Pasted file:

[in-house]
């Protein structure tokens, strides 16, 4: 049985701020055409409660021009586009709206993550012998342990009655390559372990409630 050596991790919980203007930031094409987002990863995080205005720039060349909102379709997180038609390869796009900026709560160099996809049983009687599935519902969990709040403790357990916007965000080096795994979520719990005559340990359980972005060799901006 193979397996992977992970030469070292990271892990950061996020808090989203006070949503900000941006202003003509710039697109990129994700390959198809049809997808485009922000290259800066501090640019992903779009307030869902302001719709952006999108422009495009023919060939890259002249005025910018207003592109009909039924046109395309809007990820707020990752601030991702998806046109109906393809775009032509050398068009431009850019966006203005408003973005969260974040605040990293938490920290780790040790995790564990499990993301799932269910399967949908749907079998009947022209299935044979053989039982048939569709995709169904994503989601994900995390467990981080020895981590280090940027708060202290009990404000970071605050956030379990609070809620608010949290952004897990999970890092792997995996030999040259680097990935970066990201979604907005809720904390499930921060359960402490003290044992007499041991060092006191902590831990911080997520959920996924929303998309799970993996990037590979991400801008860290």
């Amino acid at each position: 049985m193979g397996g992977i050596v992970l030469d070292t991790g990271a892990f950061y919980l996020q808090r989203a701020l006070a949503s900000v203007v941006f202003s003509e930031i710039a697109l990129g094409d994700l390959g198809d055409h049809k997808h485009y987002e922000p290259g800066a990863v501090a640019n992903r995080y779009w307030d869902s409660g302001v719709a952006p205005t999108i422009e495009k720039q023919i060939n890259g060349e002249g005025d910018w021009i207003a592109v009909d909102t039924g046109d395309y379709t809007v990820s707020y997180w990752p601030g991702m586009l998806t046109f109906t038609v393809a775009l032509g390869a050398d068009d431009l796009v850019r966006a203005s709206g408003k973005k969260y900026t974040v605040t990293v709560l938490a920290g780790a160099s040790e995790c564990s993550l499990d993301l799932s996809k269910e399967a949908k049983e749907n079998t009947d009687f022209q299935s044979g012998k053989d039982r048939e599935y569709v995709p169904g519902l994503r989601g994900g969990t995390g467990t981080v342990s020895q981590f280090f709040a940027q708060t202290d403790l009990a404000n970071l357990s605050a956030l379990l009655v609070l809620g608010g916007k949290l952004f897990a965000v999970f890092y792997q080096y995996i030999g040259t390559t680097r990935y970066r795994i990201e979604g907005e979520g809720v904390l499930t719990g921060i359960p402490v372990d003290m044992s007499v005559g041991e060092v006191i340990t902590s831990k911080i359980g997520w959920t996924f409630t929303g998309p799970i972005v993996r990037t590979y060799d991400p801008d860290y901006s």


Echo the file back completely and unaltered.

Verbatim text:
[in-house]
């Protein structure tokens, strides 16, 4: 049985701020055409409660021009586009709206993550012998342990009655390559372990409630 050596991790919980203007930031094409987002990863995080205005720039060349909102379709997180038609390869796009900026709560160099996809049983009687599935519902969990709040403790357990916007965000080096795994979520719990005559340990359980972005060799901006 193979397996992977992970030469070292990271892990950061996020808090989203006070949503900000941006202003003509710039697109990129994700390959198809049809997808485009922000290259800066501090640019992903779009307030869902302001719709952006999108422009495009023919060939890259002249005025910018207003592109009909039924046109395309809007990820707020990752601030991702998806046109109906393809775009032509050398068009431009850019966006203005408003973005969260974040605040990293938490920290780790040790995790564990499990993301799932269910399967949908749907079998009947022209299935044979053989039982048939569709995709169904994503989601994900995390467990981080020895981590280090940027708060202290009990404000970071605050956030379990609070809620608010949290952004897990999970890092792997995996030999040259680097990935970066990201979604907005809720904390499930921060359960402490003290044992007499041991060092006191902590831990911080997520959920996924929303998309799970993996990037590979991400801008860290």
């Amino acid at each position: 049985m193979g397996g992977i050596v992970l030469d070292t991790g990271a892990f950061y919980l996020q808090r989203a701020l006070a949503s900000v203007v941006f202003s003509e930031i710039a697109l990129g094409d994700l390959g198809d055409h049809k997808h485009y987002e922000p290259g800066a990863v501090a640019n992903r995080y779009w307030d869902s409660g302001v719709a952006p205005t999108i422009e495009k720039q023919i060939n890259g060349e002249g005025d910018w021009i207003a592109v009909d909102t039924g046109d395309y379709t809007v990820s707020y997180w990752p601030g991702m586009l998806t046109f109906t038609v393809a775009l032509g390869a050398d068009d431009l796009v850019r966006a203005s709206g408003k973005k969260y900026t974040v605040t990293v709560l938490a920290g780790a160099s040790e995790c564990s993550l499990d993301l799932s996809k269910e399967a949908k049983e749907n079998t009947d009687f022209q299935s044979g012998k053989d039982r048939e599935y569709v995709p169904g519902l994503r989601g994900g969990t995390g467990t981080v342990s020895q981590f280090f709040a940027q708060t202290d403790l009990a404000n970071l357990s605050a956030l379990l009655v609070l809620g608010g916007k949290l952004f897990a965000v999970f890092y792997q080096y995996i030999g040259t390559t680097r990935y970066r795994i990201e979604g907005e979520g809720v904390l499930t719990g921060i359960p402490v372990d003290m044992s007499v005559g041991e060092v006191i340990t902590s831990k911080i359980g997520w959920t996924f409630t929303g998309p799970i972005v993996r990037t590979y060799d991400p801008d860290y901006s």